Sodium gaps result in solid-state batteries
A novel sodium-based solid might be suitable as an electrolyte in affordable batteries, based on an investigation by a research group from Marburg, Cologne, and Singapore.1 Mar. 2018 Roland Ackermann
The energy transition depends on efficient energy storage, in particular, the success of electric mobility. While Nano One in Vancouver, Canada, is using a cathode with novel composites, other innovators are working on batteries with solid electrolytes. The core of each battery includes an electrolyte, in other words, a carrier material in which charged particles move from one battery pole to another. An important class of such materials are solid electrolytes, which not only offer safety advantages, but also make a space-saving battery design possible. Dyson , a lateral entrant, who wants to enter the e-vehicle market by 2020, and Toyota, who consider themselves the leading developers of solid fuel batteries, are working on such solutions. Bosch has now secured the dDryLyte technology of start-up company, Seeo , and the lithium-ion pioneers at the University of Texas at Austin are also doing research in this area.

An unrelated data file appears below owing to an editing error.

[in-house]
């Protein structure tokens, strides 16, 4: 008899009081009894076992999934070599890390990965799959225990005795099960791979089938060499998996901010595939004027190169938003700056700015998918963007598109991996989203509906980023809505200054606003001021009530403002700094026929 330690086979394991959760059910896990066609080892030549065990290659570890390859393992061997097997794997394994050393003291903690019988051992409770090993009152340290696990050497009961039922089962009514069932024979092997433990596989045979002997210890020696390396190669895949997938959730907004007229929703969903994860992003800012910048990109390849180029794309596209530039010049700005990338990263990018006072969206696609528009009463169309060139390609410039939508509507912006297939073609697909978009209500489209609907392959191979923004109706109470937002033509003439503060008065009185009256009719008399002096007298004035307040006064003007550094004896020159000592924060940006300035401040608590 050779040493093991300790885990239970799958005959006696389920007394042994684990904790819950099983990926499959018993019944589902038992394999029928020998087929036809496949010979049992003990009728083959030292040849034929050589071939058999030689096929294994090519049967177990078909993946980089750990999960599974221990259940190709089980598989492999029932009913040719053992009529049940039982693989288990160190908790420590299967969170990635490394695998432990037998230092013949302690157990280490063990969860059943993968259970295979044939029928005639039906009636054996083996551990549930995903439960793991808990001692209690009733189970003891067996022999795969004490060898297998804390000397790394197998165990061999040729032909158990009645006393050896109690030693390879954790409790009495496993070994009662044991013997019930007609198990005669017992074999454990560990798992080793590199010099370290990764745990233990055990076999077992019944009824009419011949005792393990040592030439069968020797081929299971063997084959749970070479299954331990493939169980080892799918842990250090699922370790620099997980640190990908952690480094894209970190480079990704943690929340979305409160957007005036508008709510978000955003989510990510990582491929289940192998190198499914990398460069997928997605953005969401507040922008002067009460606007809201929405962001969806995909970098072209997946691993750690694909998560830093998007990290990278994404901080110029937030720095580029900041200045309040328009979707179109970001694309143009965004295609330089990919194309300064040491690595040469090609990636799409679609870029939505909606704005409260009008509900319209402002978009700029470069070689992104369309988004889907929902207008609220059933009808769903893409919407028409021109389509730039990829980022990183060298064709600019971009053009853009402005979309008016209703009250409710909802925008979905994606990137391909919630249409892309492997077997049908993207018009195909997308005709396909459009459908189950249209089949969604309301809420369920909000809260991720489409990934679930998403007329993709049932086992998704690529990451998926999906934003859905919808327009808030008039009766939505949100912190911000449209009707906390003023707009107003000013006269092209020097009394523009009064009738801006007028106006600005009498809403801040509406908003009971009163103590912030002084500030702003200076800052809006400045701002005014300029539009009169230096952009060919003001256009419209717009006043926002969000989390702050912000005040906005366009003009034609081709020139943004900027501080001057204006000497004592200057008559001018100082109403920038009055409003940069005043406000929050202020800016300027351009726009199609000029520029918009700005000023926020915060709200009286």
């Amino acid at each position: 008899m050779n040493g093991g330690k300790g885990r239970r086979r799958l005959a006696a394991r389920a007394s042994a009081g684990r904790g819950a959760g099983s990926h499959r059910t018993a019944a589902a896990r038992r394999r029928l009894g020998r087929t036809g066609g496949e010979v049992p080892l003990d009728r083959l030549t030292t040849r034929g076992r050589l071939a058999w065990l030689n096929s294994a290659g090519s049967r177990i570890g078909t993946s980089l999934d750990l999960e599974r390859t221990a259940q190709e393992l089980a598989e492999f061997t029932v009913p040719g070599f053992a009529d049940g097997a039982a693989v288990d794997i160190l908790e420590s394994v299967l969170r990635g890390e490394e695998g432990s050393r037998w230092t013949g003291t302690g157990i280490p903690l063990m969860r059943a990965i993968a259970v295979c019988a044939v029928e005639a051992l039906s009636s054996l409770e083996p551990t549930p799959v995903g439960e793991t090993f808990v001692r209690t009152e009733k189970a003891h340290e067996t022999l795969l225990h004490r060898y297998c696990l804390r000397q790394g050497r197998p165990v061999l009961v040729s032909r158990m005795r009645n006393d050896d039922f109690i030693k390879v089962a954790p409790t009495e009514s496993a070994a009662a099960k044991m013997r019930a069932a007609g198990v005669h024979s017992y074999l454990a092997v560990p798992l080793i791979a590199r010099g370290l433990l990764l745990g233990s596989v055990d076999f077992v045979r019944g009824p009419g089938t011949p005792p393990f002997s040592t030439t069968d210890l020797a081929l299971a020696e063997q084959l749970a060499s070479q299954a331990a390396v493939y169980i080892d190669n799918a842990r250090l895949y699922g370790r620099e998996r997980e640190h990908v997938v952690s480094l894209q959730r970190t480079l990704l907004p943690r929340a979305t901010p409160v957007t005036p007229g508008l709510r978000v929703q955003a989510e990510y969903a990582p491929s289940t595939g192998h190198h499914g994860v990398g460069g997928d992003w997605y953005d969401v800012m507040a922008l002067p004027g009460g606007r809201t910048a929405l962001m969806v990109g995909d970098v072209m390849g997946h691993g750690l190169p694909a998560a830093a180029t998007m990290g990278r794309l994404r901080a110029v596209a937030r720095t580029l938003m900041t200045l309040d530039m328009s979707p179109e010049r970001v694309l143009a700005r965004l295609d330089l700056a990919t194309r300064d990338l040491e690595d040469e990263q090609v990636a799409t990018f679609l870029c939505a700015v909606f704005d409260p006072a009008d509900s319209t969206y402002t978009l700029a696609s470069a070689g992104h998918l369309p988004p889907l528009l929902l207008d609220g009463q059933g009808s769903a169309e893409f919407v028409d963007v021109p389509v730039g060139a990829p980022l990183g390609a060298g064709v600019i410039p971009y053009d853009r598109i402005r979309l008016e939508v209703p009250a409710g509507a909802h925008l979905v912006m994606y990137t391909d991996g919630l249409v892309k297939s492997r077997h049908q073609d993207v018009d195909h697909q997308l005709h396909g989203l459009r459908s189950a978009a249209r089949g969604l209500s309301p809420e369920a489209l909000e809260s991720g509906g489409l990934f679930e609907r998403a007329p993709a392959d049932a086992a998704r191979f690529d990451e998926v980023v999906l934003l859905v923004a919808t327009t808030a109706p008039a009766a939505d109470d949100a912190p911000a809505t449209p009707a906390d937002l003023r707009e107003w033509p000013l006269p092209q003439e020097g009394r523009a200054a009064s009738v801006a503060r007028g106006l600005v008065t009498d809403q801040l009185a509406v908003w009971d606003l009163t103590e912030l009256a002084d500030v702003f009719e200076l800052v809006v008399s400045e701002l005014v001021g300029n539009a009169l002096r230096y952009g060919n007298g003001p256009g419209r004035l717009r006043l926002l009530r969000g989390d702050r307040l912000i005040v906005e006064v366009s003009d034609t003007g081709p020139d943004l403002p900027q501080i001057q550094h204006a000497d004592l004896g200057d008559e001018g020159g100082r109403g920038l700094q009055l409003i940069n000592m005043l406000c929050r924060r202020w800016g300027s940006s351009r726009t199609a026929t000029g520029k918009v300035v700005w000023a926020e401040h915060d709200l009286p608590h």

Meanwhile, a surprising novelty has emerged from Marburg. At the Philipps University there, Prof. Dr. med. Stefanie Dehnen (Inorganic Chemistry) and Prof. Dr. Bernhard Roling (Physical Chemistry) achieved successes with sodium ions which are especially advantageous because sodium-containing raw materials are available in great abundance. The compound Na₁₁Sn₂PS₁₂, which has a remarkably high conductivity , evidently proved to be the best sulfur-based sodium ion conductor. The researchers attribute this surprising property to the “presence of sodium gaps in the crystal structure which is slightly different than the related compounds.” All in all, the research group considers the compound to be suitable for use as an electrolyte in solid-state batteries.
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